The McKinsey Quarterly, 2002 Number 2
Like it or not, globalization is shaping the modern world. Yet international freight transportation, one of the industries that support the process, remains paradoxically old-fashioned. It is highly fragmented, with the top five container-shipping lines, for example, carrying only a quarter of the world’s ocean freight among them; prices on some routes bear little relation to supply and demand; and contracts are so casual that they might be sealed by a one-page fax or a handshake. Despite growth, since the mid-1990s, of more than 5 percent a year in the revenues of the air- and sea-freight sectors-to more than $130 billion annually by the end of the decade-both consistently underperformed the S&P 500 during the same period.
The proprietors of the many freight companies (including freight forwarders) that are state owned, in private hands, or owned by conglomerates have mostly been content to let them bump along the bottom. Are they doomed to stay there, or can the freight industry bring its practices and profitability more into line with its role in the modern world?
We believe that it can. Much of the trouble in the freight industry stems from the unusual amount of risk affecting its revenues. But the industry also satisfies the conditions required by the risk- and revenue-management concepts that, over the past 20 years, have markedly improved the performance of the fairly similar energy and airline industries. The big question facing freight businesses is how soon they too can apply such measures. As leading companies begin to take them up, others will have little choice but to follow, for those that apply them will also serve customers better.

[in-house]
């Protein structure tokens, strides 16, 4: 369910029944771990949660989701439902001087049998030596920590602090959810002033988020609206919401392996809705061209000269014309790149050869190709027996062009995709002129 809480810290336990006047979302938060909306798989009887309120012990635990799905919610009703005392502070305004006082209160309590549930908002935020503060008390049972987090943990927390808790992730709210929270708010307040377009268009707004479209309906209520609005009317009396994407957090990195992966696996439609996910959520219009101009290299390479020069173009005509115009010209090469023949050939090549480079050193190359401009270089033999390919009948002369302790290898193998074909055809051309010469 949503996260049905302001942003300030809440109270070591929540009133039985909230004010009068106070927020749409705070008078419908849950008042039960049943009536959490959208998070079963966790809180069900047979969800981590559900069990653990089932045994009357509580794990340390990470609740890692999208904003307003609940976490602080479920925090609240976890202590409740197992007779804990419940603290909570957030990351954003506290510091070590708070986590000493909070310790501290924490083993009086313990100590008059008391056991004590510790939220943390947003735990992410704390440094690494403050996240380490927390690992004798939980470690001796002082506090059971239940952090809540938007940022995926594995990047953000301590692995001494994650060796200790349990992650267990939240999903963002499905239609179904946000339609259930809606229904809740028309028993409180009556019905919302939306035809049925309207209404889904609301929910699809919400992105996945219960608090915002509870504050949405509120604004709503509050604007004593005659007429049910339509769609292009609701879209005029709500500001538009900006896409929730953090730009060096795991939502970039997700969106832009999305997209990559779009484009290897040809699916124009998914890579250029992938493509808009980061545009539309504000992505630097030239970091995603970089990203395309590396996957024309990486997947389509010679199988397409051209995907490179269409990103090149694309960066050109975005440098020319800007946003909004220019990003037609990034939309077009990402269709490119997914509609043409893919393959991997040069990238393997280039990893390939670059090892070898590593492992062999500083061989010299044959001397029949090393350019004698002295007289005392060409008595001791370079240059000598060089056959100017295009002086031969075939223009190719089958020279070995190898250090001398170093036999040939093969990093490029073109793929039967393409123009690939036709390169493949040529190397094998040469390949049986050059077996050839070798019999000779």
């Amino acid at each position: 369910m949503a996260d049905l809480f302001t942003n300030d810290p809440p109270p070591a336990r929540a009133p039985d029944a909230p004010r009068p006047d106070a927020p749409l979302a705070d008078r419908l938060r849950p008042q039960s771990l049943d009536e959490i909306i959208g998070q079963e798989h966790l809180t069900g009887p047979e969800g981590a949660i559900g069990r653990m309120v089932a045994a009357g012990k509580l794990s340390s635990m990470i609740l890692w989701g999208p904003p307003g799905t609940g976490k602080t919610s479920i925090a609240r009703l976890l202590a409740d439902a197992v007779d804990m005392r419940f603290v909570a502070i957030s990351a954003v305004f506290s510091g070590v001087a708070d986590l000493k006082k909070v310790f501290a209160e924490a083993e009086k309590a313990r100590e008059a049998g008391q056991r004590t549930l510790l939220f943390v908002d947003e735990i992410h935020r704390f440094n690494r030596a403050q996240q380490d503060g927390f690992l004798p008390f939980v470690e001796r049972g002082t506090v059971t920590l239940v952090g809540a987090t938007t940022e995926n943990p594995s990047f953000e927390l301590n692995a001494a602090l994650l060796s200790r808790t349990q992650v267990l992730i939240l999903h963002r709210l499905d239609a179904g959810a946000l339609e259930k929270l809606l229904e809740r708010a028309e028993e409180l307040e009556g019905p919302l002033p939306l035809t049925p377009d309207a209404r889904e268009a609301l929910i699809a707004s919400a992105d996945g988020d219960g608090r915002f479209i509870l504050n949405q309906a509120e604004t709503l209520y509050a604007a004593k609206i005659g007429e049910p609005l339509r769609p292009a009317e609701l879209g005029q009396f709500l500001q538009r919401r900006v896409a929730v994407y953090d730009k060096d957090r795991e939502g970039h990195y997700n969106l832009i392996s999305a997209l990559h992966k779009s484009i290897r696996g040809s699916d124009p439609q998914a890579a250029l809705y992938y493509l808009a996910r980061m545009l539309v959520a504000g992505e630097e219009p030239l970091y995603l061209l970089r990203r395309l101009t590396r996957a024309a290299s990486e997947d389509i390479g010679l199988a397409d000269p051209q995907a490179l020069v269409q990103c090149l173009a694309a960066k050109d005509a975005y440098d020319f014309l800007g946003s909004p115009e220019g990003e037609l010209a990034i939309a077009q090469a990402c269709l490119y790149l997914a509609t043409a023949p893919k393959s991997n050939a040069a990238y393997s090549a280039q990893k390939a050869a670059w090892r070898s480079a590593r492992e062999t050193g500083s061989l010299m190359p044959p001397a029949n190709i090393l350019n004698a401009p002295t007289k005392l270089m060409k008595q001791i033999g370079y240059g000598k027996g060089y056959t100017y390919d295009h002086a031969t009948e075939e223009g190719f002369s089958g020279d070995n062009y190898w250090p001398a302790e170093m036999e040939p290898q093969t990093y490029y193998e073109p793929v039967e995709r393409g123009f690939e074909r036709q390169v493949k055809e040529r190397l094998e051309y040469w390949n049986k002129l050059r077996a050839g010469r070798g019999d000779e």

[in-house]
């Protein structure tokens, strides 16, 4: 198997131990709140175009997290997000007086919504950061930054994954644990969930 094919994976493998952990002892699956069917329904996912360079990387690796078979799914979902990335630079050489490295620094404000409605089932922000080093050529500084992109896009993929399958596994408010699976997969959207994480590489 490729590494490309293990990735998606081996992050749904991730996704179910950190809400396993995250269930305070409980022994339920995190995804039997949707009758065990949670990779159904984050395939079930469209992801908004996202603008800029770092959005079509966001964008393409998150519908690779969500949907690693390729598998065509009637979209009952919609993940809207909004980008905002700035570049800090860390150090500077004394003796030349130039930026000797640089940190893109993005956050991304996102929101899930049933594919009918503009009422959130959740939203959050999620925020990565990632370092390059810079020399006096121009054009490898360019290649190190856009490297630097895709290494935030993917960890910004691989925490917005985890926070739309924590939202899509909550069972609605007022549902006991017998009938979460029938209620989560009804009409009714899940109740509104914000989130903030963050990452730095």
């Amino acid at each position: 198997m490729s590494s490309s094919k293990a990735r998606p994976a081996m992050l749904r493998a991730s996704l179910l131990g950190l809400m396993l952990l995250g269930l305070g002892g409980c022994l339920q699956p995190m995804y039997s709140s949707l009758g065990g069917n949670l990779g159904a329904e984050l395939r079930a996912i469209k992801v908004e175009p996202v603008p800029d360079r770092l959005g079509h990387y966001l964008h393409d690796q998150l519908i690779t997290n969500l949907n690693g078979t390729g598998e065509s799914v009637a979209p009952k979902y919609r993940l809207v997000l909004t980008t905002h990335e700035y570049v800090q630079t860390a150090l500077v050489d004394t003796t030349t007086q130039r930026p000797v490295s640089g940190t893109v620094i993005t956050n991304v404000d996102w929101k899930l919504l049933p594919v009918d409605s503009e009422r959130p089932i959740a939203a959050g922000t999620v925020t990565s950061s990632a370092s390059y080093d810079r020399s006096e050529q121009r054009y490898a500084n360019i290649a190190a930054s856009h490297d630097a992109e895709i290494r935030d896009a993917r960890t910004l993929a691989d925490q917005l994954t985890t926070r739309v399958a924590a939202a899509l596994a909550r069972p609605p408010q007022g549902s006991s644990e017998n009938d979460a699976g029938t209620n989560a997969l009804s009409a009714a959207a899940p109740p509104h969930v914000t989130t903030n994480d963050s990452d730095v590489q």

More value at risk
Risk in freight transportation stems largely from three sources: changes in demand caused by the economic cycle, anomalies in the way contracts are drawn up, and uncertainty over prices.
Demand for freight transport generally tracks global economic cycles, so the freight industry could keep its margins steady by matching supply to demand. But individual companies can increase supply only in “lumpy” increments of productive factors with long lead times: ships and planes. Companies tend to order these simultaneously, when they think the world economy is set to grow. If, as can easily happen, they make a collective mistake about the cycle’s timing, they might all take delivery of new capacity just as demand drops.
The fortunes of air cargo in particular are tied to those of the world e conomy, partly because sea freight offers customers a cheaper substitute. One international freight forwarder, expecting prices to reach at least $3 a kilogram on the trans-Pacific air route at the end of 2000, chartered several large freight planes for six months under a fixed contract. But from mid-2000 to mid-2001, air cargo rates-reflecting the global economic slowdown and an increase in air cargo capacity-dropped by more than 30 percent, leaving the forwarder substantially exposed.
Contract practices in freight make future revenues extraordinarily unpredictable. Customers can reserve space on terms that in effect give them a free call option, for example. If the spot price for space falls below the forward price agreed upon between carrier and customer, the customer can simply rebook space on the spot market, without paying any penalty to the original provider. Even if the contract has a minimum-volume clause, such provisions are rarely enforced.